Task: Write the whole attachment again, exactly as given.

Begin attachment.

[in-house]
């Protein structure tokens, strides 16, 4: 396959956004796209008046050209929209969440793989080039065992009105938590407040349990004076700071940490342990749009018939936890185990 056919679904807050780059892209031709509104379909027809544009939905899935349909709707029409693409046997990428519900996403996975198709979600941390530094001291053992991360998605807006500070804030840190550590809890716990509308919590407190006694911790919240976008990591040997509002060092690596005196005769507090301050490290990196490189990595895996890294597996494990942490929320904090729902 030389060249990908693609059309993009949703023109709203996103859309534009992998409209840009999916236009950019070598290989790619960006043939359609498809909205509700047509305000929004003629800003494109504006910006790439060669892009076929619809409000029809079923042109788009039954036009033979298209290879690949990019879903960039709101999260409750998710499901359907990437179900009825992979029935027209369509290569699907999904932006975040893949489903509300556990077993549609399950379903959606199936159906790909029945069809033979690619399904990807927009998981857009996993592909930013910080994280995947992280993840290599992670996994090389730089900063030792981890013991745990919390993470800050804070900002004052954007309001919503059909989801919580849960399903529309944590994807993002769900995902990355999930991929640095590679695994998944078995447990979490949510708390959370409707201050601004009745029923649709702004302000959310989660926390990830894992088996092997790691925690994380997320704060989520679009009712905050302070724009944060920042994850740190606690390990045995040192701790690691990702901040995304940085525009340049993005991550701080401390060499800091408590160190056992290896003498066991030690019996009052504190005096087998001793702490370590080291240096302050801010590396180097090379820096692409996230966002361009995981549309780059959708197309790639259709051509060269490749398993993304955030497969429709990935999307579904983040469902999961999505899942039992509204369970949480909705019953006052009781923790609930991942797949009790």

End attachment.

[in-house]
């Protein structure tokens, strides 16, 4: 396959956004796209008046050209929209969440793989080039065992009105938590407040349990004076700071940490342990749009018939936890185990 056919679904807050780059892209031709509104379909027809544009939905899935349909709707029409693409046997990428519900996403996975198709979600941390530094001291053992991360998605807006500070804030840190550590809890716990509308919590407190006694911790919240976008990591040997509002060092690596005196005769507090301050490290990196490189990595895996890294597996494990942490929320904090729902 030389060249990908693609059309993009949703023109709203996103859309534009992998409209840009999916236009950019070598290989790619960006043939359609498809909205509700047509305000929004003629800003494109504006910006790439060669892009076929619809409000029809079923042109788009039954036009033979298209290879690949990019879903960039709101999260409750998710499901359907990437179900009825992979029935027209369509290569699907999904932006975040893949489903509300556990077993549609399950379903959606199936159906790909029945069809033979690619399904990807927009998981857009996993592909930013910080994280995947992280993840290599992670996994090389730089900063030792981890013991745990919390993470800050804070900002004052954007309001919503059909989801919580849960399903529309944590994807993002769900995902990355999930991929640095590679695994998944078995447990979490949510708390959370409707201050601004009745029923649709702004302000959310989660926390990830894992088996092997790691925690994380997320704060989520679009009712905050302070724009944060920042994850740190606690390990045995040192701790690691990702901040995304940085525009340049993005991550701080401390060499800091408590160190056992290896003498066991030690019996009052504190005096087998001793702490370590080291240096302050801010590396180097090379820096692409996230966002361009995981549309780059959708197309790639259709051509060269490749398993993304955030497969429709990935999307579904983040469902999961999505899942039992509204369970949480909705019953006052009781923790609930991942797949009790």